Historic Northampton

Historic Highlights

Isaac Damon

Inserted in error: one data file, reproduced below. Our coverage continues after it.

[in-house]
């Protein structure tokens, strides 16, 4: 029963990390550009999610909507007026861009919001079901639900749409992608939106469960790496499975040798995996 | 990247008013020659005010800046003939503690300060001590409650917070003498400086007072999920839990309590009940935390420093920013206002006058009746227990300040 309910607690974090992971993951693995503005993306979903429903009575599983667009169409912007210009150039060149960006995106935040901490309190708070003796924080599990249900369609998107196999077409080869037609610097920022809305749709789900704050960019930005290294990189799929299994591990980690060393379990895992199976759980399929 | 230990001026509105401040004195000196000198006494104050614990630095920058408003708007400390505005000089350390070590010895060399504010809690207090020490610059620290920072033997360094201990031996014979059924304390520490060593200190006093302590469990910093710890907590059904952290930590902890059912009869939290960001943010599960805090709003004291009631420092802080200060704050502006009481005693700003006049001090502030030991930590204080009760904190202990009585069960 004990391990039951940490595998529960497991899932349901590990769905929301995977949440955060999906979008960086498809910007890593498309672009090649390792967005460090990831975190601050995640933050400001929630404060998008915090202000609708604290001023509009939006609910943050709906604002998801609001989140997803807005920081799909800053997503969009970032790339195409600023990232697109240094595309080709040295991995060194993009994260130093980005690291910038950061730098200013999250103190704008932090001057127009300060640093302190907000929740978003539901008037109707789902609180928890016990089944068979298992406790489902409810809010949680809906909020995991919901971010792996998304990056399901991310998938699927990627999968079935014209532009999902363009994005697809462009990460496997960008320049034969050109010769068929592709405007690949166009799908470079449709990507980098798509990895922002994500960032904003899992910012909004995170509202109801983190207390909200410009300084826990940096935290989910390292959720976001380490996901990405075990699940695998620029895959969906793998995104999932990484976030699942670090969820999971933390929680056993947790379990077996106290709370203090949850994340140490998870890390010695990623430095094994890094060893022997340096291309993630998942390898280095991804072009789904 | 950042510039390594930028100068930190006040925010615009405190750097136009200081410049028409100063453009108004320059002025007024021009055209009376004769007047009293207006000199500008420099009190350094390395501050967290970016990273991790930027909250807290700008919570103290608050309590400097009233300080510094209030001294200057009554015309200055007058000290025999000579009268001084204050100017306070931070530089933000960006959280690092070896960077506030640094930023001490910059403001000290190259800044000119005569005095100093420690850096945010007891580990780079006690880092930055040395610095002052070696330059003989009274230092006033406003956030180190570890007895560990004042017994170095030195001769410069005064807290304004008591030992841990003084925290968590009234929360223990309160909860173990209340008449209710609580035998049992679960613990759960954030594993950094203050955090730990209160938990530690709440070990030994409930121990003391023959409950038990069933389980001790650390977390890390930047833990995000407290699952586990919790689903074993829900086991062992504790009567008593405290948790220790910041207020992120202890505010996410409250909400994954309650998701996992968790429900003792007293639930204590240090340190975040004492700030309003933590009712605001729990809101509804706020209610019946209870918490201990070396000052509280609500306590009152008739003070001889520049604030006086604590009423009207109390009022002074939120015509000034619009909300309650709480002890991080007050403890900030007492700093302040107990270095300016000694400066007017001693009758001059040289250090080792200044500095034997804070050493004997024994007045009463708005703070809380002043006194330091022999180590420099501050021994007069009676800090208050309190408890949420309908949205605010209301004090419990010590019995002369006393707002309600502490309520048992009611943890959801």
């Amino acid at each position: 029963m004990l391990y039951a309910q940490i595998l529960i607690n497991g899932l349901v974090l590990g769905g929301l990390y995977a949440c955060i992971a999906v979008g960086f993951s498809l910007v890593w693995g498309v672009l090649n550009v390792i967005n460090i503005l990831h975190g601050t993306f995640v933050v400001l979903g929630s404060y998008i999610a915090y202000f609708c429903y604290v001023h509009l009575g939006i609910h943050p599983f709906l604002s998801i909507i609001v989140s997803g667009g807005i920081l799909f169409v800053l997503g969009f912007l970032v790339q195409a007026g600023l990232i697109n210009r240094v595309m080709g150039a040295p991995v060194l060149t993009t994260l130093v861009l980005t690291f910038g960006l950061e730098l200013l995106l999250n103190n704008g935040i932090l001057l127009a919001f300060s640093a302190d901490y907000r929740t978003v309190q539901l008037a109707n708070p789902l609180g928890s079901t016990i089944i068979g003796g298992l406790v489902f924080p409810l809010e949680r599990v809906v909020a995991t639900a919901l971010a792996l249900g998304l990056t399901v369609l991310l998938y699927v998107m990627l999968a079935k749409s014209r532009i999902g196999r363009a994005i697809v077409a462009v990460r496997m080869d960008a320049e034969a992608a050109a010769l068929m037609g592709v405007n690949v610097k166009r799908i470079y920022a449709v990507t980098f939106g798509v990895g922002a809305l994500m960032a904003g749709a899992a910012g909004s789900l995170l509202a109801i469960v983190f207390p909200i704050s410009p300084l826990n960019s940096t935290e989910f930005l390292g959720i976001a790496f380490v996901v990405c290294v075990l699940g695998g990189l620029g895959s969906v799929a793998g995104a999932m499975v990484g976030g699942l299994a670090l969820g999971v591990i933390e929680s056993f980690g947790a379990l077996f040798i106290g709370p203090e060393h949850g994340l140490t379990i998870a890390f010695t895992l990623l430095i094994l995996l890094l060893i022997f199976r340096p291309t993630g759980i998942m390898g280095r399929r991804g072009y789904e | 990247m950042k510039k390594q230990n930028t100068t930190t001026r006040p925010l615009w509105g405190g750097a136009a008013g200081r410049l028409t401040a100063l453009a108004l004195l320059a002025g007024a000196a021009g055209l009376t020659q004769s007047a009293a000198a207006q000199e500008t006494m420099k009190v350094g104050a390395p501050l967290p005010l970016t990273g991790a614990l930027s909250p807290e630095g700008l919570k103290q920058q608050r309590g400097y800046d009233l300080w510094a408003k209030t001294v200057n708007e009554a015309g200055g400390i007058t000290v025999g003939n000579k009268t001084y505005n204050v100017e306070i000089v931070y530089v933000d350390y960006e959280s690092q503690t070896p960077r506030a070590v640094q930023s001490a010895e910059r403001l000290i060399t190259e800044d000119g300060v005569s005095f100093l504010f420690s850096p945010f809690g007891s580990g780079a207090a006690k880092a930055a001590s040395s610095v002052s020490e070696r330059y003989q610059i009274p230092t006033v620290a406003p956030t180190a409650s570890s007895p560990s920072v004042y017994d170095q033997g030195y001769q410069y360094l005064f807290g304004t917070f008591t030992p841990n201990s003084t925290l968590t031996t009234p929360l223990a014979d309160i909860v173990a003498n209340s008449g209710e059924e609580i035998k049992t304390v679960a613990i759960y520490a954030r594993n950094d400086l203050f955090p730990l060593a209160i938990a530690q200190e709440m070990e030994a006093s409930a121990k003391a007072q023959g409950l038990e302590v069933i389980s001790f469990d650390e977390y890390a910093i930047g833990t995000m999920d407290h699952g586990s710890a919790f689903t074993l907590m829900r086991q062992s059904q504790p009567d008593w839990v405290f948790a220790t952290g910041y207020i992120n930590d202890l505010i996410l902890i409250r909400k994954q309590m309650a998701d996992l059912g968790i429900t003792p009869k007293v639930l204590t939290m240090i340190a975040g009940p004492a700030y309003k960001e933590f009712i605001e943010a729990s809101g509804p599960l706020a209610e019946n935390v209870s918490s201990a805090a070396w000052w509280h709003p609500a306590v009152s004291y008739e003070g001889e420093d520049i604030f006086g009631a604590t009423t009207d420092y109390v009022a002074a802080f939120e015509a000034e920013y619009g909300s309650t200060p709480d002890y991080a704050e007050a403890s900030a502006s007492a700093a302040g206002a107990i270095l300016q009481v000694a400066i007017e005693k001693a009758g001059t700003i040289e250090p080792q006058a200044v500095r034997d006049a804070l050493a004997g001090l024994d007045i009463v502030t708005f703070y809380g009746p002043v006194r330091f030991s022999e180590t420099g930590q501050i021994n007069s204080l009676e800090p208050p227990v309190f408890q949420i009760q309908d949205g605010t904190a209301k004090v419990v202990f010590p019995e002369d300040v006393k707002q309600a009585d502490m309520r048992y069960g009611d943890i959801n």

Isaac Damon (1781 - 1862) came to Northampton from Weymouth, Massachusetts in the spring of 1811 to work on the First Church of Christ, also known as the fourth Northampton meetinghouse. Damon was neither the architect nor the principal contractor for the job, but he nevertheless became associated with the structure and gained sufficient recognition to sustain a long building career in the Connecticut Valley. Damon built the meetinghouse from a plan supplied by Asher Benjamin. When the principal contractor, Peleg Kingsley, withdrew from the project, Damon assumed responsibility for the building, which he completed in November 1812. One month later, the Hampshire County Court of Sessions approved Damon's bid for the Hampshire County Courthouse, a brick building with a classical facade to stand with First Church on meetinghouse hill. Damon would build one more building on meetinghouse hill, the 1814 Town Hall. Whether for career or personal reasons, Damon chose to remain in Northampton. His first wife died in January 1812. A year later, Damon married a local woman, Sophia Strong. They raised eight children in the house Damon built for them in March 1813 on Boston Road (now Bridge Street). That building is now one of four historic structures restored and maintained by Historic Northampton. Damon's reputation as an architect and builder spread throughout the Connecticut River Valley and led to numerous commissions for a variety of structures. In 1831, Damon abandoned all strictly architectural work to devote himself exclusively to bridge building for the next thirteen years. Between 1831 and 1847, Damon built bridges in New England and upstate New York and went as far south as Lexington, Kentucky to erect the piers for a bridge across the Ohio River. Before he retired in 1852 at the age of 71, Damon accepted five additional commissions, building three churches, a town hall and one courthouse. Damon is credited with having built 13 churches, 25 bridges and 14 other buildings. Many of his structures are no longer standing. Nevertheless, Damon's white churches, courthouses and covered bridges that stood in the villages of the Connecticut River Valley represent the essence of New England architecture for many people today.